As it happens, the Council issued a public apology following this event. It appeared to recognise why many people thought the artist selected wasn’t suitable and is investigating what checks were done beforehand.

    I heard Darren McGarvey’s response. I like McGarvey a lot. On this, however, I think he’s misunderstood the reaction. I don’t believe people were attempting to prevent discussion on LGBT issues in schools. My understanding is that there were concerns about the drag artist selected.

    1. I don’t disagree Jo and I know that “Flow” is known as “Flowjob” and I agree that is deeply problematic, not least because its completely naive not to think that children have access to social media.

    2. SleepingDog says:

      @Jo, as someone who is not on social media at least as much this article describes, that does seem to be a significant and safeguarding concern.

      But conceptually, what would be the difference if a blackface artist visited a school to talk about race issues? My impression is that some, if not all, blackface artists intentionally use derogatory stereotypes in their acts; and equally some, if not all, drag artists intentionally use derogatory stereotypes in their acts. Aren’t children supposed to be taught not to use derogatory stereotypes, or make fun of each other’s protected characteristics?

      Does this make me conservative or reactionary (odd when you think that conservative and reactionary forces have supported blackface and drag acts, at least the latter of which are perenially popular in the British military)? Or just logical? I would hope that primary children are at least being taught critical thinking.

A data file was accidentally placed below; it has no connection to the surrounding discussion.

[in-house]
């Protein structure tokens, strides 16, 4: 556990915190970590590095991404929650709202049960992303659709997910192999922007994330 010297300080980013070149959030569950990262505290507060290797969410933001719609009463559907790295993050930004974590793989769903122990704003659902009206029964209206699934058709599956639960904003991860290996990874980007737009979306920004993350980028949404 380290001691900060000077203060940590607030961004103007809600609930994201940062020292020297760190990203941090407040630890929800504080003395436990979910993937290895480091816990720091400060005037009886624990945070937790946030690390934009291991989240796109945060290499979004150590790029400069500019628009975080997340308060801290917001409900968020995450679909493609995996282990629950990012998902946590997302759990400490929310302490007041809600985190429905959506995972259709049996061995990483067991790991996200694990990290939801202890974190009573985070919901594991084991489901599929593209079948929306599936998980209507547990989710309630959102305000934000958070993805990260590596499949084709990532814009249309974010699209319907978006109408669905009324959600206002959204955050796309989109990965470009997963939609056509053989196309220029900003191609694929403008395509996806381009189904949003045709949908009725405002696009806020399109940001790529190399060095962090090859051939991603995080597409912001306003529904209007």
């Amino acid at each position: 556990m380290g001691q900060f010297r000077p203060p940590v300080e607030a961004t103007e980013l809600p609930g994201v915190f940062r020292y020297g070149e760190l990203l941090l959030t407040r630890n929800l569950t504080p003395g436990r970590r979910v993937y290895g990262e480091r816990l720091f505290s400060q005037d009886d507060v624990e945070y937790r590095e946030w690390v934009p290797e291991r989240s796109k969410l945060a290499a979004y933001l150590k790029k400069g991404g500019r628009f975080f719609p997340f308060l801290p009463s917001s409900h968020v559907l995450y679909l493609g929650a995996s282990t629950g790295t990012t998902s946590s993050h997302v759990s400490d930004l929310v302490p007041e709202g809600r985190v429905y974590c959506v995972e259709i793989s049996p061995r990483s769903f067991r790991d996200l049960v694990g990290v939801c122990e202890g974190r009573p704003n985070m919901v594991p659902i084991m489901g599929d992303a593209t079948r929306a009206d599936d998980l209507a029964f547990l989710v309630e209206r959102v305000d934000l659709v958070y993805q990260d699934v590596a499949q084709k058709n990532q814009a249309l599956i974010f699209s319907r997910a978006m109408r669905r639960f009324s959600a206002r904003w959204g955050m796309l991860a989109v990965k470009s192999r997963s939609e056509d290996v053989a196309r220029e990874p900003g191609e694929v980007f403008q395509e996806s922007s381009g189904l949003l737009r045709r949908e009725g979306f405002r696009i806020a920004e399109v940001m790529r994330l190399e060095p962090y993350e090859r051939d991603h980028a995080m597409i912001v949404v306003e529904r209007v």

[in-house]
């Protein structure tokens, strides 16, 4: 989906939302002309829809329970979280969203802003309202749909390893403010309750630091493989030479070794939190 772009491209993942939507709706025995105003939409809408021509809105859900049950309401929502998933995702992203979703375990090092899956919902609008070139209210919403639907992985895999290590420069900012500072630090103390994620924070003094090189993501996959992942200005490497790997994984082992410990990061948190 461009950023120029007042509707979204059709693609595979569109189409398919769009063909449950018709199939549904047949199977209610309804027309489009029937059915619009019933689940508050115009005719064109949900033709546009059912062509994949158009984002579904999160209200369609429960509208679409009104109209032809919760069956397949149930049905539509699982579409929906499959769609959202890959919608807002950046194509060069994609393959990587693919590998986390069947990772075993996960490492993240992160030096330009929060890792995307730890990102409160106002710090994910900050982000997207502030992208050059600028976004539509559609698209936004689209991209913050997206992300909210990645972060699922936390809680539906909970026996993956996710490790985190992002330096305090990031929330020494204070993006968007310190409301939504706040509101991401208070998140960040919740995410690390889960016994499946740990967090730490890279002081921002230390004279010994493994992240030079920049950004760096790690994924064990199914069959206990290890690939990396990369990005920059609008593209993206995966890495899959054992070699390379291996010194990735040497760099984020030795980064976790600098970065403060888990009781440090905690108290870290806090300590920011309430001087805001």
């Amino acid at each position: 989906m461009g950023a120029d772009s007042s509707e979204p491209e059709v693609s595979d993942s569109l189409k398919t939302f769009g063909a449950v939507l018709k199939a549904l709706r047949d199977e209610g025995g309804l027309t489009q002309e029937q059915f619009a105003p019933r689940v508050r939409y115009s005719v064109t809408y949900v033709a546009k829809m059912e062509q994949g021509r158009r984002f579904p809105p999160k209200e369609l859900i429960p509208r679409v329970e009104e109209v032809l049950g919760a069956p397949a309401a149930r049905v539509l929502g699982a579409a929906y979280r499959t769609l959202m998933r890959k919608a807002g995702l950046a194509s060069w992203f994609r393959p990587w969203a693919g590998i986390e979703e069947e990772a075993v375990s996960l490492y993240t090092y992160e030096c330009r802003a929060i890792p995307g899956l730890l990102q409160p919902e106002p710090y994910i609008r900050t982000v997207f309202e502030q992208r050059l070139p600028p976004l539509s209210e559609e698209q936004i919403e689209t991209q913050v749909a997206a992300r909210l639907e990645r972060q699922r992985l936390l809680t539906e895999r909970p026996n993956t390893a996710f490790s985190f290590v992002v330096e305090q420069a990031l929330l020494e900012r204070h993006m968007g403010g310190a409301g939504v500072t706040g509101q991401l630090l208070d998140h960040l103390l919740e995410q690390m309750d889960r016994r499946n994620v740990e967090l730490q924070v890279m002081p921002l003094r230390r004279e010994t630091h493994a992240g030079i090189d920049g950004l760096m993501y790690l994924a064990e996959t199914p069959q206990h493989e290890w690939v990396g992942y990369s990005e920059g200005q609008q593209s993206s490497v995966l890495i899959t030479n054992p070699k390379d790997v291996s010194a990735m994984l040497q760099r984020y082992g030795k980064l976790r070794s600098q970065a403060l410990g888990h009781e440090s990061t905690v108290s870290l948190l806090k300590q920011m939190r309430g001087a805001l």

4. Arboreal Agenda says:

    A balanced and as ever, intelligent and thoughtful article though at the end of the day society will have to err more on one said than the other: there is no perfect compromise since the debate is underpinned by fundamental concepts of what we think sex is and means.

    The gender rights approach is that in essence sex is irrelevant and all that matters is what we feel we are, and so gender identity is all important and should be enshrined in law: ‘I am woman because I say I am and that is all society needs to know to affirm that’ and if you do not affirm it, you are responsible for further prejudiced-driven suffering I regularly undergo and are transphobic’; the critical approach however embraces the more-or-less immutable biology of sex and its current legal standing, whilst holding to the the original definition of gender as a societal stereotype: there is no such thing as gender in essence – we cannot ‘be’ a gender (a misunderstanding of the word’s origin), only a stereotype based on roles the sexes have traditionally been assigned in a patriarchal society.

    I cannot see any chance of some kind of effective compromise between these two positions without essentially basing that compromise on the underlying pre-eminence of one position. (For the record, in my mind I am much more sympathetic to the latter position not least because it has a huge weight of rationality and biology behind it whereas the former more or less consigns the notions of homosexuality and sex-based rights to the dustbin).

    This comes across as a veiled attack though on the gender critical position, that is in fact, taking a pretty clear stance:

    ‘This is partly because the “trans issue” – or discussion of the Gender Reform Act – has been weaponised out of all recognition – often by people with their own deeply reactionary attitudes – and who can’t face their own social conservatism (which is often masked by a nominally constitutionalism “radicalism”).’